Front-runners for leading Kadima, Labor and Meretz in the next elections are all women. Could Israel’s next government be led by a Livni-Yachimovich-Gal-On trio?
Israel is far from being the model for the advancement of women, and discrimination is evident in any field of society. All major media organizations are controlled and run by men; there are only 23 women in the Knesset (and this is an all-times record); and even in Israel’s high-tech industry there is a salary gap of 24 percent in favor of men [Hebrew].
Last week, however, brought an unexpected sign of hope: For the first time in Israeli history, there is a real chance that all three center-left parties will be led by women.
On Monday, Knesset Member Shelly Yachimovich announced [Hebrew] that she will run for the leadership of the Labor Party. She won’t be alone: In a few weeks, Meretz’s leader Haim Oron will retire from politics, as Zehava Gal-On enters the Knesset as the third MK for her party. Gal-On, a former MK, is also a candidate for Meretz’s front seat in the next elections. And in spite of all challenges to her leadership, Kadima’s Tzipi Livni still heads the largest party in the Knesset.
Of all three, Labor’s Yachimovich might be the most interesting candidate. A former journalist, Yachimovich has tied herself to the social-justice camp of her party. In her two terms at the Knesset, she confronted Israel’s leading business tycoons, while all but avoiding diplomatic issues. This made her popularity rise even with Israelis who won’t normally support Labor (Yesterday, right-wing journalist Hagai Segal, a settler, praised her candidacy in his weekly column at Yedioth Ahronoth).
Yachimovich is a smart politician – she avoided joining the Labor’s “rebels” fraction, thus preventing the party from completely disintegrating, and she always stayed on good terms with her party’s major political powers. She joined forces with Amir Peretz when he led the Labor, and later supported Ehud Barak in his primaries bid. She had a powerful connection to union leader Ofer Eini, and is now said to be forming a new partnership with party strongman Fuad Ben-Eliezer.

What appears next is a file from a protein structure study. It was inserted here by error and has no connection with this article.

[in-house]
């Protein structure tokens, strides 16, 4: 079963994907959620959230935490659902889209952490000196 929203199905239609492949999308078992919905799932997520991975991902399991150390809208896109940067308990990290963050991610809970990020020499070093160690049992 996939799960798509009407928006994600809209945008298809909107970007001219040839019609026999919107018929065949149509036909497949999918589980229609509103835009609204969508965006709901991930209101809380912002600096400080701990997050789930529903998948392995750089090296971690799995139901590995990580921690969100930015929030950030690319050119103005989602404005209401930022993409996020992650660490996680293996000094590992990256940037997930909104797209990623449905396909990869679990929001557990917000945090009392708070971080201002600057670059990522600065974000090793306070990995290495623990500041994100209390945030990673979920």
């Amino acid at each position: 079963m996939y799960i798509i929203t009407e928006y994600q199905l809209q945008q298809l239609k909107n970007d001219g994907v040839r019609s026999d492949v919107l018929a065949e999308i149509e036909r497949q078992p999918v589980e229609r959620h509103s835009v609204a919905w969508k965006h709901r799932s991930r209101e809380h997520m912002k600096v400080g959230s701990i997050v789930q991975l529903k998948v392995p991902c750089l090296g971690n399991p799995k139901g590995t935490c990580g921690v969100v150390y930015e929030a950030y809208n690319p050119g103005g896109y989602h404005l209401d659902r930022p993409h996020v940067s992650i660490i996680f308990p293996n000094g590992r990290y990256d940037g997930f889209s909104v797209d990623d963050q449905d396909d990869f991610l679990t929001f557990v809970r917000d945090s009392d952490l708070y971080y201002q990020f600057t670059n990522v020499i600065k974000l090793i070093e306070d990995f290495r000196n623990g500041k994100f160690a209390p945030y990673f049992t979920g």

It’s true that MK Yitzhak (‘Buzi’) Herzog is still considered the front runner in the coming Labor primaries, but Herzog missed a huge political opportunity by not leaving the government on his own before Barak’s defection. Yachimovich has been gaining momentum ever since. In the internal competition, her ability to draw new voters to the party might prove to be the winning card.
Meretz’s Zehava Gal-On faces a different challenge: She is considered a polarizing figure, too “lefty” to the taste of some voters and activists. Many think that Meretz could do better of with MK Nitzan Horwitz (another ex-journalist) leading it. But Horwitz is not a Meretz man, and other potential leaders in the party don’t enjoy as high a public profile. Furthermore, there is a void in the ideological left right now, and Gal-On could be perceived as the right person to fill it.
Surprisingly enough, the one who might end up losing her party’s leadership could be current opposition leader Tzipi Livni. Livni’s victory over Shaul Mofaz in Kadima’s recent primaries was very narrow (a few hundreds votes separated the two), and Mofaz has been doing the ground work to make up for it ever since. Livni’s position is far from being secured, and yet, she was able to survive all previous challenges, including attempts by PM Netanyahu to split her party. her position always seems fragile, but she has proved herself to be a survivor. Expect the next round in Kadima will be very close as well.
By pure chance, former president Moshe Katzav will be read his sentence for his conviction in rape and sexual harassment charges on international women’s day [correction: the sentence will be given in a later date]. At the time, some saw Katzav’s conviction as a positive sign for women – i.e. proof that women are protected and the rule of law is applied even when the mort senior public figures are concerned. For me, if we have something to be proud of, it’s not the proceedings against Katzav, but rather the rise of Yachimovich, Gal-On and Livni.